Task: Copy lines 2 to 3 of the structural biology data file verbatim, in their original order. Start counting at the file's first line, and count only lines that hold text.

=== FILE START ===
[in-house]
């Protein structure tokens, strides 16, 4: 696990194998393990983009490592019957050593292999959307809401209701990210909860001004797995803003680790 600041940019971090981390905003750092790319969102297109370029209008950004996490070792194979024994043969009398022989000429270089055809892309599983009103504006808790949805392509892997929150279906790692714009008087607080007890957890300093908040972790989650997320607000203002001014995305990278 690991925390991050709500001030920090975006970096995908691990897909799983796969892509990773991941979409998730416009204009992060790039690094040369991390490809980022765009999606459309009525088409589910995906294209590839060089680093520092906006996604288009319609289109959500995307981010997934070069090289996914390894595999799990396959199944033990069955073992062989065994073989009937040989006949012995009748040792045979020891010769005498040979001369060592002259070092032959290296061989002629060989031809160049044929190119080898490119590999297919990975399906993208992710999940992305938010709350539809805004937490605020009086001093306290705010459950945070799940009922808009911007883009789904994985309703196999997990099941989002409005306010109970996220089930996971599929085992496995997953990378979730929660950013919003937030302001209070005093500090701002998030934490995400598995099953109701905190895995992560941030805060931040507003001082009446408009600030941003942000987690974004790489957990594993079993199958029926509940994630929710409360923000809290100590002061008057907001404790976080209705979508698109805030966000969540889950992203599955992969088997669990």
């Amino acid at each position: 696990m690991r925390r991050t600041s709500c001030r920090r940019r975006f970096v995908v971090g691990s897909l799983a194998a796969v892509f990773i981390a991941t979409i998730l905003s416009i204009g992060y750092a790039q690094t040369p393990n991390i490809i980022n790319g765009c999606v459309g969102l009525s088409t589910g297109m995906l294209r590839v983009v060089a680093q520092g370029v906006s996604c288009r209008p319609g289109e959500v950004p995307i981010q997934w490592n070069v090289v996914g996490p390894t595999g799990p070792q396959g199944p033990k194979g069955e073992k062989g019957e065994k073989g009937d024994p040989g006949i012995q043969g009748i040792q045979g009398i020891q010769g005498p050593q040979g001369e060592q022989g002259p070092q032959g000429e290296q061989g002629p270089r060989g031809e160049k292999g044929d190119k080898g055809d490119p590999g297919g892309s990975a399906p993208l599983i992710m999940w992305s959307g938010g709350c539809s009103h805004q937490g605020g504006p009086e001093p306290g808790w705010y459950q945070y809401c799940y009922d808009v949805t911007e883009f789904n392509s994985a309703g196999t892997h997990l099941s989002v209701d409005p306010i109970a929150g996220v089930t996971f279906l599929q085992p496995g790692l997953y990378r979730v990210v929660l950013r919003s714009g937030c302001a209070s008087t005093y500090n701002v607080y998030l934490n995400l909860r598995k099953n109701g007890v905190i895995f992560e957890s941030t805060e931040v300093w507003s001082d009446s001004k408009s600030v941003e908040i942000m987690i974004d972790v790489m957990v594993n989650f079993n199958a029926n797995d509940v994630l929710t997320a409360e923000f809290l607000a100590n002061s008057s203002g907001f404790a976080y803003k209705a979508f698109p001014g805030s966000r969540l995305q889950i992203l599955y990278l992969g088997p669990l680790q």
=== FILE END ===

């Protein structure tokens, strides 16, 4: 696990194998393990983009490592019957050593292999959307809401209701990210909860001004797995803003680790 600041940019971090981390905003750092790319969102297109370029209008950004996490070792194979024994043969009398022989000429270089055809892309599983009103504006808790949805392509892997929150279906790692714009008087607080007890957890300093908040972790989650997320607000203002001014995305990278 690991925390991050709500001030920090975006970096995908691990897909799983796969892509990773991941979409998730416009204009992060790039690094040369991390490809980022765009999606459309009525088409589910995906294209590839060089680093520092906006996604288009319609289109959500995307981010997934070069090289996914390894595999799990396959199944033990069955073992062989065994073989009937040989006949012995009748040792045979020891010769005498040979001369060592002259070092032959290296061989002629060989031809160049044929190119080898490119590999297919990975399906993208992710999940992305938010709350539809805004937490605020009086001093306290705010459950945070799940009922808009911007883009789904994985309703196999997990099941989002409005306010109970996220089930996971599929085992496995997953990378979730929660950013919003937030302001209070005093500090701002998030934490995400598995099953109701905190895995992560941030805060931040507003001082009446408009600030941003942000987690974004790489957990594993079993199958029926509940994630929710409360923000809290100590002061008057907001404790976080209705979508698109805030966000969540889950992203599955992969088997669990």
């Amino acid at each position: 696990m690991r925390r991050t600041s709500c001030r920090r940019r975006f970096v995908v971090g691990s897909l799983a194998a796969v892509f990773i981390a991941t979409i998730l905003s416009i204009g992060y750092a790039q690094t040369p393990n991390i490809i980022n790319g765009c999606v459309g969102l009525s088409t589910g297109m995906l294209r590839v983009v060089a680093q520092g370029v906006s996604c288009r209008p319609g289109e959500v950004p995307i981010q997934w490592n070069v090289v996914g996490p390894t595999g799990p070792q396959g199944p033990k194979g069955e073992k062989g019957e065994k073989g009937d024994p040989g006949i012995q043969g009748i040792q045979g009398i020891q010769g005498p050593q040979g001369e060592q022989g002259p070092q032959g000429e290296q061989g002629p270089r060989g031809e160049k292999g044929d190119k080898g055809d490119p590999g297919g892309s990975a399906p993208l599983i992710m999940w992305s959307g938010g709350c539809s009103h805004q937490g605020g504006p009086e001093p306290g808790w705010y459950q945070y809401c799940y009922d808009v949805t911007e883009f789904n392509s994985a309703g196999t892997h997990l099941s989002v209701d409005p306010i109970a929150g996220v089930t996971f279906l599929q085992p496995g790692l997953y990378r979730v990210v929660l950013r919003s714009g937030c302001a209070s008087t005093y500090n701002v607080y998030l934490n995400l909860r598995k099953n109701g007890v905190i895995f992560e957890s941030t805060e931040v300093w507003s001082d009446s001004k408009s600030v941003e908040i942000m987690i974004d972790v790489m957990v594993n989650f079993n199958a029926n797995d509940v994630l929710t997320a409360e923000f809290l607000a100590n002061s008057s203002g907001f404790a976080y803003k209705a979508f698109p001014g805030s966000r969540l995305q889950i992203l599955y990278l992969g088997p669990l680790q």